In order to explain the relationship between discipline and obedience from a Montessori perspective, it would be useful define and compare the more common explanations of these terms with the interpretations of Maria Montessori. The development of the child within the Montessori setting and in particular the maturational development of discipline, obedience and the will shall then be discussed. In so doing, a very close and almost symbiotic relationship between all three will become apparent. Discipline is commonly thought of as something that is ‘done’ to a child in order to achieve obedience. It is seen as a form of control that implies a denial of freedom. According to oxforddictionaries.com, the definition of discipline is “the practice of training people to obey rules or a code of behaviour, using punishment to correct disobedience” (http://oxforddictionaries.com/definition /english/discipline, date accessed 25/11/2012). The definition of obedience is given as “compliance with an order, request, or law or submission to another’s authority” (http://oxforddictionaries.com/definition/english/obedience, date accessed 25/11/2012).
From a Montessori perspective, discipline is seen as a self-discipline, which evolves gradually. It is not something taught by instruction, controlled by rewards or punishments but is self-taught, “attained indirectly, that is by developing activity in spontaneous work” (Montessori, 2007b, p305). Similarly, Montessori describes obedience as a “normal human characteristic” (Montessori, 2007a, p234) and that this natural urge for obedience is a prerequisite for social life (Montessori, 1989). It is the child complying with his/her own will, rather than the will of somebody else (Montessori, 2004).
Both discipline and obedience therefore come from within and will evolve slowly through exercise when the child is left to follow his natural path Montessori (2007a). This is the path that nature provides to ensure the survival of man, animals and plants alike and is part of a process that Montessori (2007a) referred to as ‘normalization’ (the child reaching a an optimum stage of positive, normal development). Of great importance to Montessori was that the purpose of such discipline and obedience should be social cohesion rather than authoritarian control: “The finesse of discipline is to obtain obedience from developed wills, and this is based on society by cohesion, the first step to organized society” (Montessori, 1963 p85). Clearly discipline, obedience and the will are inextricably linked and their evolution depends much upon the environment in which the child develops.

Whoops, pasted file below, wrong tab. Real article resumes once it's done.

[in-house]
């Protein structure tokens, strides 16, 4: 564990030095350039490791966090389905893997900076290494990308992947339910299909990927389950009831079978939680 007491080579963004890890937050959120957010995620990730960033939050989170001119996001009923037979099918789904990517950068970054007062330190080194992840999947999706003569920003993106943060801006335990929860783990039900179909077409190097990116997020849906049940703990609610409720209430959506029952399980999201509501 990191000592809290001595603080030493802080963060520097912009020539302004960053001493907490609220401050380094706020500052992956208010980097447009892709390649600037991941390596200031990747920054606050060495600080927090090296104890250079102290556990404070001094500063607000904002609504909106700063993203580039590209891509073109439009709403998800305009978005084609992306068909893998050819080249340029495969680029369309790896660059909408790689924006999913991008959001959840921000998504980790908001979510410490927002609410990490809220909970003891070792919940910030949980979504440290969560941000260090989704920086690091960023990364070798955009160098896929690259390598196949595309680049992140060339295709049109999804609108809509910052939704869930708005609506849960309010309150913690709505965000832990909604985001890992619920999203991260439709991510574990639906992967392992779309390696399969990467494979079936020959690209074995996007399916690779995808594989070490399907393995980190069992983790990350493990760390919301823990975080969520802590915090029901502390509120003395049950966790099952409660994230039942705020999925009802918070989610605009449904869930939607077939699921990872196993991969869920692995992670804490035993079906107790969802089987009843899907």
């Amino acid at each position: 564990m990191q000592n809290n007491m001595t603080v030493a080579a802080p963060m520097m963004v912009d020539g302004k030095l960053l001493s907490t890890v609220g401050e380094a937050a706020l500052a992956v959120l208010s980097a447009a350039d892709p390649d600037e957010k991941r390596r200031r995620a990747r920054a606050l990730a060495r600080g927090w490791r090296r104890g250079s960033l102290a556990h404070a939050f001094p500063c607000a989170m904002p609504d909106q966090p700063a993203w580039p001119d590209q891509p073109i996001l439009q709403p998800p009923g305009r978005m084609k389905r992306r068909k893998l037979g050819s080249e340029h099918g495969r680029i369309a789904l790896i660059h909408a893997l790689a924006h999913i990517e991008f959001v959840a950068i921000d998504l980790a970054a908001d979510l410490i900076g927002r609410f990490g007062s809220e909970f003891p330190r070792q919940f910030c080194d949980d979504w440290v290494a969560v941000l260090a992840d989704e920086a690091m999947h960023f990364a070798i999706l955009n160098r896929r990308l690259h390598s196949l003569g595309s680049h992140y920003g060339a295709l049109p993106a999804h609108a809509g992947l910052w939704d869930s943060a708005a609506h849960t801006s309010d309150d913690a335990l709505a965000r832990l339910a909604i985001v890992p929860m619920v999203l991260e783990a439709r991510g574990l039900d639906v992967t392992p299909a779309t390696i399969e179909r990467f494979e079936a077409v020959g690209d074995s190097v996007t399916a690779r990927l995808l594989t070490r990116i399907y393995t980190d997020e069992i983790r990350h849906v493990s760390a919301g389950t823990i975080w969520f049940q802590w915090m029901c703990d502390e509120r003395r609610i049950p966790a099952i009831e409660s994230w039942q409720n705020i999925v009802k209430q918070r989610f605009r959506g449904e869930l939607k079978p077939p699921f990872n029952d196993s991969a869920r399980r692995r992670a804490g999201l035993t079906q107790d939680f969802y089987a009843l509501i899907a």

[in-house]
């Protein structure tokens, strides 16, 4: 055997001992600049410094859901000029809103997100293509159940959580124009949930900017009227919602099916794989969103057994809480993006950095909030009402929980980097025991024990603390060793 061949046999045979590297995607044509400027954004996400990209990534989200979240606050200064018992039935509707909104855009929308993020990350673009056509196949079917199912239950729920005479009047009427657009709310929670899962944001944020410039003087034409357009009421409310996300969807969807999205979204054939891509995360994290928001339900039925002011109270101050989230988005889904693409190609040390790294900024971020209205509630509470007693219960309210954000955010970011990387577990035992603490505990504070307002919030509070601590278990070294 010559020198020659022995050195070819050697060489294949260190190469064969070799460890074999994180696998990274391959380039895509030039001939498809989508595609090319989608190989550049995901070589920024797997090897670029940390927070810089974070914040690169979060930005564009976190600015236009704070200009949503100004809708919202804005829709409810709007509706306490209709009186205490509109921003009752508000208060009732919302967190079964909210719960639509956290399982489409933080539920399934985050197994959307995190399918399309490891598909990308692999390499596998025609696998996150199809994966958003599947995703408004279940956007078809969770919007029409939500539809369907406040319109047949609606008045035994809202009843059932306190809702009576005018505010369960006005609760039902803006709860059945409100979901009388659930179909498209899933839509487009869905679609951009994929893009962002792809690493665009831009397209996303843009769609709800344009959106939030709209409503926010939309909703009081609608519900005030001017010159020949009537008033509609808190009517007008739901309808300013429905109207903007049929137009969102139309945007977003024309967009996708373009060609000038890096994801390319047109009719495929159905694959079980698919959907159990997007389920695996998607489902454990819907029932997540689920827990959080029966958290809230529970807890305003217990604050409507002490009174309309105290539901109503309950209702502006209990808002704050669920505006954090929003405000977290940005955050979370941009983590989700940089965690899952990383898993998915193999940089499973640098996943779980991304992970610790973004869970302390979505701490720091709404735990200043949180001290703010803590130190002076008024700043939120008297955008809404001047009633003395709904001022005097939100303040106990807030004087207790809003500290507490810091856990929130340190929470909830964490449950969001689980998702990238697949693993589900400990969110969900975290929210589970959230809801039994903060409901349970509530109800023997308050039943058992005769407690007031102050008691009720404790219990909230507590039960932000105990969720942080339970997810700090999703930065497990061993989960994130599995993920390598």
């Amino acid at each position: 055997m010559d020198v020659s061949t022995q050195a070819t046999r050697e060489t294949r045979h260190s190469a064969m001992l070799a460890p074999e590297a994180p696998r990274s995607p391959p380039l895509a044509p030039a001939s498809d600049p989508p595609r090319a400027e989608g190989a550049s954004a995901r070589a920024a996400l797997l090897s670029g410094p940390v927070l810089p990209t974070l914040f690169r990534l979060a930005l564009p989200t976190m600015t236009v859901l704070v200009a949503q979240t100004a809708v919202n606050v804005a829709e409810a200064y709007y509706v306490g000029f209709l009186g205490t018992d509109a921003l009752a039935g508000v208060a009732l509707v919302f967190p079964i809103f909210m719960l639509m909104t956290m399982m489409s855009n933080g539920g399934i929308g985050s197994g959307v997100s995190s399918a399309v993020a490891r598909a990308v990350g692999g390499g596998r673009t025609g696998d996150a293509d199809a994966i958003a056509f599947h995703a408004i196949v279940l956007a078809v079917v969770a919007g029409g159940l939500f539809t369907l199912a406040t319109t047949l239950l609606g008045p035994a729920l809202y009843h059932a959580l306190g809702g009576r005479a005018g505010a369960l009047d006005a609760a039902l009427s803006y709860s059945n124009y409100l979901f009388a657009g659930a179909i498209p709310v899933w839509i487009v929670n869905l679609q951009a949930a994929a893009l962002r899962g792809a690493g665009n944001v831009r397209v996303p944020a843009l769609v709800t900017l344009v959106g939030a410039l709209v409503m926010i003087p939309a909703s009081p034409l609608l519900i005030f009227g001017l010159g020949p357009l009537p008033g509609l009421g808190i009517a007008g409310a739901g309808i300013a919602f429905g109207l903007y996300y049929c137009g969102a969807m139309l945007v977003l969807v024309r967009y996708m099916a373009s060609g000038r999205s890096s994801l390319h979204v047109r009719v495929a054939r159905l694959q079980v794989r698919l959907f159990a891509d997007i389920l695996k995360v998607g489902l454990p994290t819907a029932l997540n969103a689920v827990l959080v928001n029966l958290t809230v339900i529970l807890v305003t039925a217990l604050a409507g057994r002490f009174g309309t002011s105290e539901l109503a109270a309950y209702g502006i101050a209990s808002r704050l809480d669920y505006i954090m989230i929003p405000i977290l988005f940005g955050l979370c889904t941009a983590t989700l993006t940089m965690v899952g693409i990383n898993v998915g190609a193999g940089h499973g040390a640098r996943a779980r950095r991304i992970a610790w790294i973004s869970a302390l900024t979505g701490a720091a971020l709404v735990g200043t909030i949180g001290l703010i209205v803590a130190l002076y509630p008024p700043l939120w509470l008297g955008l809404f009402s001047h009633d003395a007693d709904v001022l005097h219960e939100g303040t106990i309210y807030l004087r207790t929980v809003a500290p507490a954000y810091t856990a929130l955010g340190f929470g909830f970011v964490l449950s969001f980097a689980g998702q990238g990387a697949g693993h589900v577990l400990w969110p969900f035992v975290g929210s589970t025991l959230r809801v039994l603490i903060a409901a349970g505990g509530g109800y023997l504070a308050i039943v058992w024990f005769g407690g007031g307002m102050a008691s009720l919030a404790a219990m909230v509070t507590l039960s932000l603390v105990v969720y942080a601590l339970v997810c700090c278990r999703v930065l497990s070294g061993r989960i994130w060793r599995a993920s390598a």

Before discussing this environment, it is necessary to give a brief description of how the child develops between the ages of 0-6 years (to appreciate the stage he/she has reached by the time he/she enters the nursery). Primarily, he/she is born with a guiding force or “horme” (Montessori, 2007a, p76), an urge for independence and a “psychology of world conquest” (Montessori, 2007a, p77). Montessori (2007a) distinguished this period as the first ‘plane of development’ (or stage of development) during which the child creates himself through absorbing everything in his environment. She called this phenomenon “The Absorbent Mind” (Montessori, 2007a. p25). It is during this period that the qualities of discipline, the will and ultimately obedience will form and mature.
There are however two sub phases within the Absorbent Mind – the first spans from 0 -3 years where Montessori refers to the child as a “Spiritual Embryo” (Montessori, 2007a, p55). At this stage the new born/young child absorbs his/her environment directly into a subconscious memory or “Mneme” (Montessori, 2007a, p57) that will form his psyche. The hormic impulse and egocentricity are so strong at this stage that they control the actions of the child. He/she has no discipline or will as he/she has no conscience. When a child obeys at this stage it will only be...
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